Now Charley actually believed he had a mind like a steel trap. He often told his friends this and the general consensus among them was that Charley’s trap had been left out in the rain too long and rusted shut. Even so, Charley realized he was surrounded by cops and he knew he had to get out…fast. The possum was still wandering around in the road and now four smaller versions came trundling toward it in single file. “IT’S REPRODUCING! Burton screeched, then much softer, “I think I’m gonna barf.” Seizing the opportunity Charley said, “Relax, it’s just a possum. I go get her outta the way.” He got out of the car and immediately ran back the way they’d come and then off the road into the brush and trees. Eventually, he made it back to the highway where he waited for the Narc’s car to stop looking for him. When it looked safe, Charley went to the phone booth at Circle K and called the kid.
“Yeah it’s me. Listen up; you have to come get me. There’s cops all over the place. Just drive up and down the Highway until you see me come out of the bushes. Borrow you brother’s truck or something.
Silence for a few seconds…
“Yeah I’m here. I was saving this as a surprise but I guess I’ll tell you now. I won’t have to borrow my brother’s truck. While you were gone I put the motor back in your Roadrunner. I haven’t started it yet but she’s ready to roll. I’ll see you in a few.”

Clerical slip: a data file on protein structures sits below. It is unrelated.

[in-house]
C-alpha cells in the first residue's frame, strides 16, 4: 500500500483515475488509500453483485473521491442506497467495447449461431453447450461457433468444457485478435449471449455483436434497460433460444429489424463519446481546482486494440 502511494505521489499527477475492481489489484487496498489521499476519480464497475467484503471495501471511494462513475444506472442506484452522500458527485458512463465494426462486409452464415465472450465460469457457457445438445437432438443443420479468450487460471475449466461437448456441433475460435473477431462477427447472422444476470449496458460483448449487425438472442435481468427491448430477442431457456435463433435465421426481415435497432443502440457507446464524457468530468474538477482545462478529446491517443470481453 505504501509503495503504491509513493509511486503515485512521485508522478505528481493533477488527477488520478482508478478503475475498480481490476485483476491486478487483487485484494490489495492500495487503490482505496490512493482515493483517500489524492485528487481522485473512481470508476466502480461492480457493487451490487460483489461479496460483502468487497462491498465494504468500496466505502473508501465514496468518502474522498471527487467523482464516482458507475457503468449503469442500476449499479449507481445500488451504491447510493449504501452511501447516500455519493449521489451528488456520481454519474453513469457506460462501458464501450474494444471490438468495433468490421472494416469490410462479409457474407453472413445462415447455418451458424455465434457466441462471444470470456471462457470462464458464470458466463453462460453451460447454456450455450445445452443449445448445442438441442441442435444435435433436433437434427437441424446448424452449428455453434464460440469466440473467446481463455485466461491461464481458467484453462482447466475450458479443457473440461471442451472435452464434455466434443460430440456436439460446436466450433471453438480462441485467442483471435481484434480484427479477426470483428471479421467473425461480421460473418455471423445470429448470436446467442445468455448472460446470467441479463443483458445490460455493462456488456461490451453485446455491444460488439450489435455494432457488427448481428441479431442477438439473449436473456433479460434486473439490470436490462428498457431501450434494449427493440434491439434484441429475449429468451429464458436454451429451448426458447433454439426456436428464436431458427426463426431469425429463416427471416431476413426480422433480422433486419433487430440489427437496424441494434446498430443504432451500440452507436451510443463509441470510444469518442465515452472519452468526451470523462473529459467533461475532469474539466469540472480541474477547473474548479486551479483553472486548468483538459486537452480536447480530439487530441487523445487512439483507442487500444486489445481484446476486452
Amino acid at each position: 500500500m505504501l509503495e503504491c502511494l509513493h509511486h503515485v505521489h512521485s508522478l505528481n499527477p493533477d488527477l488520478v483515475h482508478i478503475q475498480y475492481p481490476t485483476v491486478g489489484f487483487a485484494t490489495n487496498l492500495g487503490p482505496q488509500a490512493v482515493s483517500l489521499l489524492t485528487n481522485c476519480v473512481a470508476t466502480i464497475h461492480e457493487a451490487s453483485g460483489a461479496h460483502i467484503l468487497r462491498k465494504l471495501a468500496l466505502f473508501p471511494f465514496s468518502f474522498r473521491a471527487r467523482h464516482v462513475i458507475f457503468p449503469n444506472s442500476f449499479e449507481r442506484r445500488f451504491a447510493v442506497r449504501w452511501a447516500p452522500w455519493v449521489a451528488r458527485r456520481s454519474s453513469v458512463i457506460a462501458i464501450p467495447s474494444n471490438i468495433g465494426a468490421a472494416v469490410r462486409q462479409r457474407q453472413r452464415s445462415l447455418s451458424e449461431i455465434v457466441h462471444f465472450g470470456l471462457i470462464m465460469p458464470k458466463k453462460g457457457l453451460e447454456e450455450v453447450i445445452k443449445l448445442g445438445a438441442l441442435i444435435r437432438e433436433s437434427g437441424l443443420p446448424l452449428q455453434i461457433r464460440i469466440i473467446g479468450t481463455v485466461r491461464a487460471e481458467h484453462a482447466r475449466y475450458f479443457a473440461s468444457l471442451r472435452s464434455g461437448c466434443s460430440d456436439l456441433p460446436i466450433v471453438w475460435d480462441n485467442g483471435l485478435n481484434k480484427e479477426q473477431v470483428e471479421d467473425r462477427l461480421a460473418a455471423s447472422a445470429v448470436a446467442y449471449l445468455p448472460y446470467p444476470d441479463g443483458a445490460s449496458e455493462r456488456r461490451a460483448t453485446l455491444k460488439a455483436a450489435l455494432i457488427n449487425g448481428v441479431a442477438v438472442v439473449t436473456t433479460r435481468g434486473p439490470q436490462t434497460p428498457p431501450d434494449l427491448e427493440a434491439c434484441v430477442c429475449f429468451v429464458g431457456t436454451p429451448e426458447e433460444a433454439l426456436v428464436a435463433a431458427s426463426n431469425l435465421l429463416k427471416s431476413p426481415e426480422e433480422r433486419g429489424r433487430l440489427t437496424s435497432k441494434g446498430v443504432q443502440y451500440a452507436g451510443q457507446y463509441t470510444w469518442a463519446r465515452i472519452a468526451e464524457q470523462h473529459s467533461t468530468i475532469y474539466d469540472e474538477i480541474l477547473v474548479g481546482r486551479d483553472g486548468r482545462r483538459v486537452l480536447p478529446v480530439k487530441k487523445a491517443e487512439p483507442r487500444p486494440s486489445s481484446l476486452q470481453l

Charley was running back into the bushes when he realized what the kid had just said. Frantically he ran back to phone booth and called the kid again. No answer. He was only a couple hundred yards from his place and if he went overland, he might be able to stop the kid in time. He started running and within a few minutes he came out on the long dirt driveway that led to his shack. When he was about fifty yards away he heard the unmistakable sound of a Chrysler starter as it cranked the 440 cubic inch engine over. It coughed once and roared to life ripping up hundreds of little bindles of cocaine and mixing it into the oil. Within seconds the oil pickup was blocked, the bearings overheated and the engine seized up. Charley sat down right where he was and started crying.

He was still crying when the Narcs and three Deputies drove up and took him into custody. Everybody seemed surprised when a narcotics canine alerted on the engine compartment…but Charley wasn’t.


* The story is based on actual facts however, the names and circumstances of the people involved have been changed to protect their privacy.